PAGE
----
424. Whoever dishonestly3 or fraudulently conceals or re- Dishonest moves any property of himself or any other person, or dis- or frauduhonestly or fraudulently assists in the concealment or removal moval or thereof, or dishonestly releases any demand or claim to which concealhe is entitled, shall be punished with imprisonment of either property. description for a term which may extend to two years, or with fine, or with both".
425. Whoever, with intent to cause, or knowing that he Mischief
is likely to cause, wrongful loss or damage to the public2 or to any person, causes the destruction of any property, or any such change in any property or in the situation thereof as destroys or diminishes its value or utility or affects it injuriously, commits mischief 4."
Explanation 1.-It is not essential to the offence of mischief that the offender should intend to cause loss or damage to the owner of the property injured or destroyed. It is sufficient if he intends to cause, or knows that he is likely to cause, wrongful loss or damage to any person by injuring any property, whether it belongs to that person or not 5.
Explanation 2.-Mischief may be committed by an act affecting property belonging to the person who commits the act, or to that person and others jointly.
(a) A voluntarily burns a valuable security' belonging to Z, intending to cause wrongful loss to Z. A has committed mischief. (b) A introduces water into an ice-house belonging to Z, and thus causes the ice to melt, intending wrongful loss to Z. A has committed mischief.
(c) A voluntarily throws into a river a ring belonging to Z, with the intention of thereby causing wrongful loss to Z. A has committed mischief.
(d) 4, knowing that his effects are about to be taken in execution in order to satisfy a debt due from him to Z, destroys those. effects, with the intention of thereby preventing Z from obtaining satisfaction of the debt, and of thus causing damage to Z. A has committed mischief".
(e) A, having insured a ship, voluntarily causes the same to be cast away, with the intention of causing damage to the underwriters. A has committed mischief.
(f) A causes a ship to be cast away, intending thereby to cause
tention in the case of the owner of stray cattle, see 6 Ben. Appx. 3; 7 Bom. 126; 9 Bom. 173; 6 Mad. H. C. Rulings, xxxvii.
1 Sec. 23, and see 3 Ben.App. Cr. 17. 2 Sec. 12.
3 The damage contemplated by sec. 425 need not be of a destructive character. Thus where Z, for the purpose of removing certain goods from one hát to another, places them upon a cart, and A, a servant of the owner of the former hát, overturns the cart, thereby throwing the goods on the road, A is guilty of mischief, 12 Cal. 55.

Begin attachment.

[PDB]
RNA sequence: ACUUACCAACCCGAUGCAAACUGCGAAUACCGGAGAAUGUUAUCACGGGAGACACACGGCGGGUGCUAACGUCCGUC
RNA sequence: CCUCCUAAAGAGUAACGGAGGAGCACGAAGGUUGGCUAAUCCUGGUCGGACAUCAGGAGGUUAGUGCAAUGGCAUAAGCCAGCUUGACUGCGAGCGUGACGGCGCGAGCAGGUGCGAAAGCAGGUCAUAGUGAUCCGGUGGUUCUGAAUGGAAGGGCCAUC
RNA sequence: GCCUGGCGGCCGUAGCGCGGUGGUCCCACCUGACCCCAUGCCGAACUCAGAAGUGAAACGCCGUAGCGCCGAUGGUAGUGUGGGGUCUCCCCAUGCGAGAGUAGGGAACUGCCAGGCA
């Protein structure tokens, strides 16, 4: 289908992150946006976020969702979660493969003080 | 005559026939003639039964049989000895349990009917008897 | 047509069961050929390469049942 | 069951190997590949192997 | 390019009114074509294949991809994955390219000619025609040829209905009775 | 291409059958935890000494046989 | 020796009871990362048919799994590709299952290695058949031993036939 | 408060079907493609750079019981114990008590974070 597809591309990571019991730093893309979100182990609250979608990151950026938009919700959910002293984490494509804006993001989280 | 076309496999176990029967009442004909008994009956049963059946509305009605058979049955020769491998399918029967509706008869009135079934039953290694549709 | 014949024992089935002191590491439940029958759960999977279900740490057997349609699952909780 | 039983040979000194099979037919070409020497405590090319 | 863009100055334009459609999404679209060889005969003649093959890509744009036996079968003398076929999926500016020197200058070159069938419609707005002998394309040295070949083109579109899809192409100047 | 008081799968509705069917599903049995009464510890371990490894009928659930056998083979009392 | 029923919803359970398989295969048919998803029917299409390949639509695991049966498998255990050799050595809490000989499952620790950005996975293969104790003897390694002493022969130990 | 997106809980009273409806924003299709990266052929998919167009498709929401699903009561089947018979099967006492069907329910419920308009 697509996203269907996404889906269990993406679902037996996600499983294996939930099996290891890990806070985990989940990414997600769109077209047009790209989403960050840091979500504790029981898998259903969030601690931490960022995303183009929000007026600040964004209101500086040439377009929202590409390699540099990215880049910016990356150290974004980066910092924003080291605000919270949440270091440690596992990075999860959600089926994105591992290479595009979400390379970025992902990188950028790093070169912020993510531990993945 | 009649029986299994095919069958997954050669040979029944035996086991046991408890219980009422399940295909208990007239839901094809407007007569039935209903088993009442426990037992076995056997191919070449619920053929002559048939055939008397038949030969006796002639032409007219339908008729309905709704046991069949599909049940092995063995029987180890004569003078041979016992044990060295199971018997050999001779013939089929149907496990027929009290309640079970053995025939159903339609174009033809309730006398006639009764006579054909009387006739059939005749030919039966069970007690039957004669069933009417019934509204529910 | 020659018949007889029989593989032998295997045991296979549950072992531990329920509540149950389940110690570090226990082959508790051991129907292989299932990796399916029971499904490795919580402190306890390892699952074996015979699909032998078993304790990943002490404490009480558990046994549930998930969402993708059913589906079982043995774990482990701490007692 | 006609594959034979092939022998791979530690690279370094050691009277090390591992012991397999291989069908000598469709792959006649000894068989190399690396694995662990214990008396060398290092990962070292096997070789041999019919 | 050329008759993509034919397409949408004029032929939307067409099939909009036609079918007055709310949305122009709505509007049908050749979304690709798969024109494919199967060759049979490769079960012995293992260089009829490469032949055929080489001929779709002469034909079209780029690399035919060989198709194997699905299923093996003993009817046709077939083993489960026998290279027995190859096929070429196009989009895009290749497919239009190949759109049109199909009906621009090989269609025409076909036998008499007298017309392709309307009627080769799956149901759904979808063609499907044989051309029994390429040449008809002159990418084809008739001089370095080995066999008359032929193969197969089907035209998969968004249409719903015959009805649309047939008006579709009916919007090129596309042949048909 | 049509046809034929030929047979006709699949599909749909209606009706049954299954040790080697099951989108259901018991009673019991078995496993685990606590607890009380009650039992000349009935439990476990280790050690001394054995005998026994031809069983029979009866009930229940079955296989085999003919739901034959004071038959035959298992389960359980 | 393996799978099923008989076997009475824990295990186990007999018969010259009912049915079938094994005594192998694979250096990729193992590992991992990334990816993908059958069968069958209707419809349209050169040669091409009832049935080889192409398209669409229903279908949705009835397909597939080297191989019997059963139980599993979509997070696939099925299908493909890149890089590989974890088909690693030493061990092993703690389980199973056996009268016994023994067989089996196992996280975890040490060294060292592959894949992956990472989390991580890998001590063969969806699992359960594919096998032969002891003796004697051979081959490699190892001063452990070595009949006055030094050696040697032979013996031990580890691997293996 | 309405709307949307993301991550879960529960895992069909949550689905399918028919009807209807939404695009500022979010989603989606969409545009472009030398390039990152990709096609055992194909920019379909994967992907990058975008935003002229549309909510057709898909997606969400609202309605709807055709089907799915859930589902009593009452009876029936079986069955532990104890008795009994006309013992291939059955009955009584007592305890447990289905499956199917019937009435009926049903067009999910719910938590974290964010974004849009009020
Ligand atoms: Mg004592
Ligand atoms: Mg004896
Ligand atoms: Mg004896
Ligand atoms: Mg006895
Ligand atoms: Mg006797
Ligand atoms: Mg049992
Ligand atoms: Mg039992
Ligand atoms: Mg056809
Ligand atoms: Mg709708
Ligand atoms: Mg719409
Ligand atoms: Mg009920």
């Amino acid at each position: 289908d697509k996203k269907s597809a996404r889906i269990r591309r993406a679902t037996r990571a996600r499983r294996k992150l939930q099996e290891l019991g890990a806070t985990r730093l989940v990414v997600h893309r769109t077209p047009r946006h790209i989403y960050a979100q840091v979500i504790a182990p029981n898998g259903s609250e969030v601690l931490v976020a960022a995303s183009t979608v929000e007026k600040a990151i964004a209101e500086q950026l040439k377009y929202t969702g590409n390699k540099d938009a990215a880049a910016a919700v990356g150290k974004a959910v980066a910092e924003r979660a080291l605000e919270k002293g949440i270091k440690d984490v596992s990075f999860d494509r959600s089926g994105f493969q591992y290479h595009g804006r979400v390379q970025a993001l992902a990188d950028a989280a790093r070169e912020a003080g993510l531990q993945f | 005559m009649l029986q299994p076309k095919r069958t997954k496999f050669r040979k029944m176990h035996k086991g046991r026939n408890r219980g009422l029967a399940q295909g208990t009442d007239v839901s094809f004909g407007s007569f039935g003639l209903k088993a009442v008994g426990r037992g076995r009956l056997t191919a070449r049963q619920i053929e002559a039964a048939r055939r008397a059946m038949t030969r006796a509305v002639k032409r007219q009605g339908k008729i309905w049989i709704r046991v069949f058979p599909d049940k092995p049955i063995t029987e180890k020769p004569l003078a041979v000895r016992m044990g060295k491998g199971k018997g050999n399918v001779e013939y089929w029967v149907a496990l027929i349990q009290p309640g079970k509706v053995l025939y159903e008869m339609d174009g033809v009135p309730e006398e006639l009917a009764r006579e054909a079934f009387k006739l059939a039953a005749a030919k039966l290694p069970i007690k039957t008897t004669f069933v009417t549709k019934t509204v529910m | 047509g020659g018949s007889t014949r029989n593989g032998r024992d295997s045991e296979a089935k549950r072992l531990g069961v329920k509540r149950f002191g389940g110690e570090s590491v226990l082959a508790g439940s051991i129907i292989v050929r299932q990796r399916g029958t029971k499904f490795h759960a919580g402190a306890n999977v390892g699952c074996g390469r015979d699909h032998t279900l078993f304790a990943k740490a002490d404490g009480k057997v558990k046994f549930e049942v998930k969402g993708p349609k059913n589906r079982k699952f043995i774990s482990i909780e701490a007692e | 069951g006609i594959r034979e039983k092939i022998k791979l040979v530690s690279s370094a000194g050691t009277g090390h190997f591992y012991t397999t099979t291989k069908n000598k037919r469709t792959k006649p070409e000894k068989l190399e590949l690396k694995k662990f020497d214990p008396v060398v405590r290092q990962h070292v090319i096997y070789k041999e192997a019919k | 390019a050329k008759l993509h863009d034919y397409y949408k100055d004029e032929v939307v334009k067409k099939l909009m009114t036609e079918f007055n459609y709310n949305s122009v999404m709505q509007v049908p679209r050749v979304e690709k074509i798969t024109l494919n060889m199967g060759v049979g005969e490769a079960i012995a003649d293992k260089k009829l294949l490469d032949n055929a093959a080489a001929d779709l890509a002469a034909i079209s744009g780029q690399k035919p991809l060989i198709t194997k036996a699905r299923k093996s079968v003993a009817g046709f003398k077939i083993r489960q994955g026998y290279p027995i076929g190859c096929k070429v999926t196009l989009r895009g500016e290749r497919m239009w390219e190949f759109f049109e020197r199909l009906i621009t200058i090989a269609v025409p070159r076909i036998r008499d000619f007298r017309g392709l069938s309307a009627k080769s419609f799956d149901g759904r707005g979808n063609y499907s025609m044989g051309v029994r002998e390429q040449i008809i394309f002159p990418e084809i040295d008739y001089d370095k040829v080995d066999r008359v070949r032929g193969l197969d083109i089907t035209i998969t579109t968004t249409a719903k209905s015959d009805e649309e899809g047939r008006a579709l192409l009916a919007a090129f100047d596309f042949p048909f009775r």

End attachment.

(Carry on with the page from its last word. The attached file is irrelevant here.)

damage to Z, who has lent money on bottomry on the ship1. A has committed mischief".
(g) A, having joint property with Z in a horse, shoots the horse, intending thereby to cause wrongful loss to Z. A has committed mischief.
(h) A causes cattle to enter upon a field belonging to Z, intending to cause and knowing that he is likely to cause damage to Z's crop. A has committed mischief3.
426. Whoever commits mischief shall be punished with Punishimprisonment of either description for a term which may commitextend to three months, or with fine, or with both 4.
427. Whoever commits mischief and thereby causes loss 5 Mischief or damage to the amount of fifty rupees or upwards, shall be causing damage to punished with imprisonment of either description for a term amount of which may extend to two years, or with fine, or with both. 428. Whoever commits mischief by killing, poisoning, Killing or maiming, or rendering useless, any animal or animals of the maiming
1i.e. on the security of a pledge of the keel or bottom of a ship. See the definition of bottomry-bond in the Stamp Act, I of 1879, sched. I, No. 15.
So if A, knowing that B's house is fully insured against fire, burns it. Here A may not cause or intend to cause loss to B; but if he knows that he is likely to cause wrongful loss to the insurers, he has committed mischief, M. & M.. 391.
Where A merely neglects to fence his field, in consequence of which his cattle stray into B's field, this is not mischief. And where the facts proved were merely that the accused was employed in floating timber through a bridge and some of the logs struck against the arch, no offence has been committed under this section, 5 Mad. H. C. Rulings, xl.
This section provides punishment for the offence of mischief generally. In the various sections which follow, aggravating circumstances are added, and enhanced punishments are provided to suit those circumstances. When one set of aggravating circumstances properly attaches to an act making it an offence, another set should not be applied to the same act, unless there be in the mind of the offender a wholly separate intention, 11 Bom. H. C. 14, per West J. That separate penal provisions in the same VOL. I.
enactment are not to be understood as cumulative, unless it be so provided, see Berry v. Henderson, L. R. 5 Q. B. 203, per Lush J.
As to trying offences under sec. 426 summarily, see Cr. P. C. sec. 261.
They may be compounded when the loss or damage caused is only loss or damage to a private person; ibid. sec. 345
5 i. e. actual loss, not damage which, in consequence of such loss, may be occasioned to the sufferer, M. & M. 393.
Offences under this section may be tried summarily, Cr. P. C. 260, and where the only loss or damage caused is loss or damage to a private person, they may be compounded, ibid. sec. 345.
7 The animals must be property (as in sec. 430), not wild animals, unless, of course, they have been captured. As to wild animals Mr. Justice Holmes, The Common Law, p. 217, may be cited: 'The Roman and the common law agree that, in general, fresh pursuit of wild animals does not give the pursuer the rights of possession. Until escape has been made impossible by some means, another may step in and kill or catch and carry off the game if he can. Thus it has been held that an action does not lie against a person for